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From Graham Dumpleton <grah...@dscpl.com.au>
Subject Re: Python 2.5 nested auth functions in publisher.
Date Sun, 29 Oct 2006 05:18:19 GMT

On 29/10/2006, at 12:05 PM, Graham Dumpleton wrote:

> On 28/10/2006, at 10:01 PM, Dan Eloff wrote:
>> On 10/28/06, Graham Dumpleton <grahamd@dscpl.com.au> wrote:
>>> Dan, the code that needs to be updated is:
>>>          if "__auth__" in func_code.co_names:
>>>              i = list(func_code.co_names).index("__auth__")
>>>              __auth__ = func_code.co_consts[i+1]
>>>              if hasattr(__auth__, "co_name"):
>>>                  __auth__ = new.function(__auth__, func_globals)
>>>              found_auth = 1
>>> Note how it accesses code objects for functions from co_consts. Do
>>> they still appear
>>> to be there in Python 2.5? Are you able to work out some code that
>>> does the same
>>> thing as this?
>> Using the test function:
>>>>> def foo(a,b):
>> 	d = 5
>> 	def __auth__(req):
>> 		return True
>> 	e = d + 5
>>>>> fc = foo.func_code
>>>>> import new
>>>>> func_globals = globals()
>>>>> for i, var_name in enumerate(fc.co_varnames):
>> 	if var_name == '__auth__':
>> 		__auth__ = fc.co_consts[i-fc.co_argcount+1]
>> 		if hasattr(__auth__, 'co_name'):
>> 			__auth__ = new.function(__auth__, func_globals)
>> 		found_auth = 1
>> 		break
>>>>> __auth__
>> <function __auth__ at 0x01159830>
>> I am curious as to the hasattr(__auth__, 'co_name') section. Is there
>> any case where this is not true? (and does it make sense to say
>> found_auth = 1 if it isn't?)
> The co_name check is making sure it is a code object as opposed to a
> dictionary or some other constant.
> See:
>   http://www.modpython.org/live/current/doc-html/hand-pub-alg- 
> auth.html
> for what __auth__ can be.

Actually, I am partly wrong about that, when nesting these inside of a
function they must be functions or a constant, they can't be a  
The documentation even states this:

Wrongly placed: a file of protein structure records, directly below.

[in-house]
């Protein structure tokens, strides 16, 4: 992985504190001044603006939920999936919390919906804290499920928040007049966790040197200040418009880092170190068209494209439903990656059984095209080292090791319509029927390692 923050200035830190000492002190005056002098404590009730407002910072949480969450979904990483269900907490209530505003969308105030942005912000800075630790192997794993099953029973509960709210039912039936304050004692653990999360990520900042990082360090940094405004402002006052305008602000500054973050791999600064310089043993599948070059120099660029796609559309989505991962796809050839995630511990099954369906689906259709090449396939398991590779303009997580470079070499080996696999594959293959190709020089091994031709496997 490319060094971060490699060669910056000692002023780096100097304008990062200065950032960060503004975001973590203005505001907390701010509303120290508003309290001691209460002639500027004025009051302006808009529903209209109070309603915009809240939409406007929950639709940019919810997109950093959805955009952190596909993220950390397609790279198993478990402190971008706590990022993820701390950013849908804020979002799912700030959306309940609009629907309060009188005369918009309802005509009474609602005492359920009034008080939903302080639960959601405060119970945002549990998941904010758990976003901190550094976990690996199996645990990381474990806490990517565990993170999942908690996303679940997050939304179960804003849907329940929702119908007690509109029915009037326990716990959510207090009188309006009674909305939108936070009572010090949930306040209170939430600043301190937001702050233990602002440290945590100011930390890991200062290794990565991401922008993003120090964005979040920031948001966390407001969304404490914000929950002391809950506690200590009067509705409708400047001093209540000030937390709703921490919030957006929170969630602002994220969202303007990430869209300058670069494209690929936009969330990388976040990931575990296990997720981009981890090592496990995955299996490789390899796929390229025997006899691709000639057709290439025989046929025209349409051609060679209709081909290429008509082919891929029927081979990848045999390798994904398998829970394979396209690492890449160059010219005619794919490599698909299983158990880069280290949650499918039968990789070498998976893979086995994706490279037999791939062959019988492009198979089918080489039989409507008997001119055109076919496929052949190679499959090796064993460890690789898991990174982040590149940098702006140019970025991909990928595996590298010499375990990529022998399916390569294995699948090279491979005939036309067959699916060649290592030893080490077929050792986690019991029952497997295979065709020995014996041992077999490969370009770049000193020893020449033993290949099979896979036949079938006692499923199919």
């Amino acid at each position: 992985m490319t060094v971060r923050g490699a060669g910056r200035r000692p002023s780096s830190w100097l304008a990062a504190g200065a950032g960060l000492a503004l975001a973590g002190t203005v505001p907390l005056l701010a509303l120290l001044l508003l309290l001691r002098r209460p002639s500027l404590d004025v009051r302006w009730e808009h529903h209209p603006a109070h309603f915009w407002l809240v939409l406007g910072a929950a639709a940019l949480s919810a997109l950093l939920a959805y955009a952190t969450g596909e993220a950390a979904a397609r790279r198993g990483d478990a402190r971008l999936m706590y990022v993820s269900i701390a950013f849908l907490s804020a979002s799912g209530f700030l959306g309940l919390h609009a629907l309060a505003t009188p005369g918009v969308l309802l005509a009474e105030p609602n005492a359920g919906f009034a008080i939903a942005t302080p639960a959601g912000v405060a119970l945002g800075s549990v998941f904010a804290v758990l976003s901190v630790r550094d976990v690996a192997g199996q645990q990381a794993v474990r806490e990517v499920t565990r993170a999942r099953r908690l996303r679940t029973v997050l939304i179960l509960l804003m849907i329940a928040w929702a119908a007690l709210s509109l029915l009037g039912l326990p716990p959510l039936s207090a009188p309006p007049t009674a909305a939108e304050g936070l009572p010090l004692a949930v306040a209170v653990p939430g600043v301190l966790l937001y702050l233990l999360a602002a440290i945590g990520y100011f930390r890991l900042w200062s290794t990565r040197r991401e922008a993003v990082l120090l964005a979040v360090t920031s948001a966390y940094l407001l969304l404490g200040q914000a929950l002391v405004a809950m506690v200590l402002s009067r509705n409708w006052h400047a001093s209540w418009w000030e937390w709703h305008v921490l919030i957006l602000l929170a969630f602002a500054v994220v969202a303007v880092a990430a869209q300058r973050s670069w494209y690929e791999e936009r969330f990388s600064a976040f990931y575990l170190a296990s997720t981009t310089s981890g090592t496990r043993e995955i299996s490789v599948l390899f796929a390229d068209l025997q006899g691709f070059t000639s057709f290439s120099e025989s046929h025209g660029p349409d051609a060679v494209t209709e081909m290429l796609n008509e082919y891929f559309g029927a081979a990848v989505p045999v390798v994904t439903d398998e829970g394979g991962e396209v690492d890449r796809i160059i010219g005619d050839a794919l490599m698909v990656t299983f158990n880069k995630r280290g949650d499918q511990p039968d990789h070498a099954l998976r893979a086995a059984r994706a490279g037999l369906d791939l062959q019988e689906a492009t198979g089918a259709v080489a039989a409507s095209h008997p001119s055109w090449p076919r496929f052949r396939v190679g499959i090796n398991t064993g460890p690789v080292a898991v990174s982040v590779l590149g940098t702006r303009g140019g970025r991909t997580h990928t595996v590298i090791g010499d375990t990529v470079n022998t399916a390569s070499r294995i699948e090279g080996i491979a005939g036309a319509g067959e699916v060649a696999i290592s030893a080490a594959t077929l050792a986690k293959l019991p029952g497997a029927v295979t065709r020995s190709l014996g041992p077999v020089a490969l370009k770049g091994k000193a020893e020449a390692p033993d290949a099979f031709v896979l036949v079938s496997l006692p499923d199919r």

Note that this technique will also work if __auth__ or __access__  
is a
   constant, but will not work if they are a dictionary or a list.

What I have found though is that even in Python 2.3.5, the names can be
found in co_varnames. The problem is that in Python 2.3.5, where the
names appear in co_varnames, they aren't in the same order as they
appear in co_names or as required for indexing into co_consts which
looks like a bug to me.

The question now is whether in Python 2.5 the names appear in  
in the correct order or not. If they aren't in the correct order and  
it is still
broken, makes it impossible for it to work.

Can you run the following test program and see if you get what would be

def handler(req):
     def __auth__(req, user, password):
         return 1
     def __access__(req, user):
         return 1
     __auth_realm__ = 'REALM'

func_code = handler.func_code

print func_code.co_names
print func_code.co_varnames
print func_code.co_argcount

def lookup(name):
     i = None
     if name in func_code.co_names:
         names = func_code.co_names
         i = list(names).index(name)
     elif func_code.co_argcount < len(func_code.co_varnames):
         names = func_code.co_varnames[func_code.co_argcount:]
         if name in names:
             i = list(names).index(name)
     if i is not None:
         return (1, func_code.co_consts[i+1])
     return (0, None)

print '__auth__', lookup('__auth__')
print '__access__', lookup('__access__')
print '__auth_realm__', lookup('__auth_realm__')

On Python 2.3.5 I get:

('__auth__', '__access__', '__auth_realm__')
('req', '__access__', '__auth_realm__', '__auth__')

__auth__ (1, <code object __auth__ at 0x6a8a0, file "hack.py", line 2>)
__access__ (1, <code object __access__ at 0x70660, file "hack.py",  
line 4>)
__auth_realm__ (1, 'REALM')



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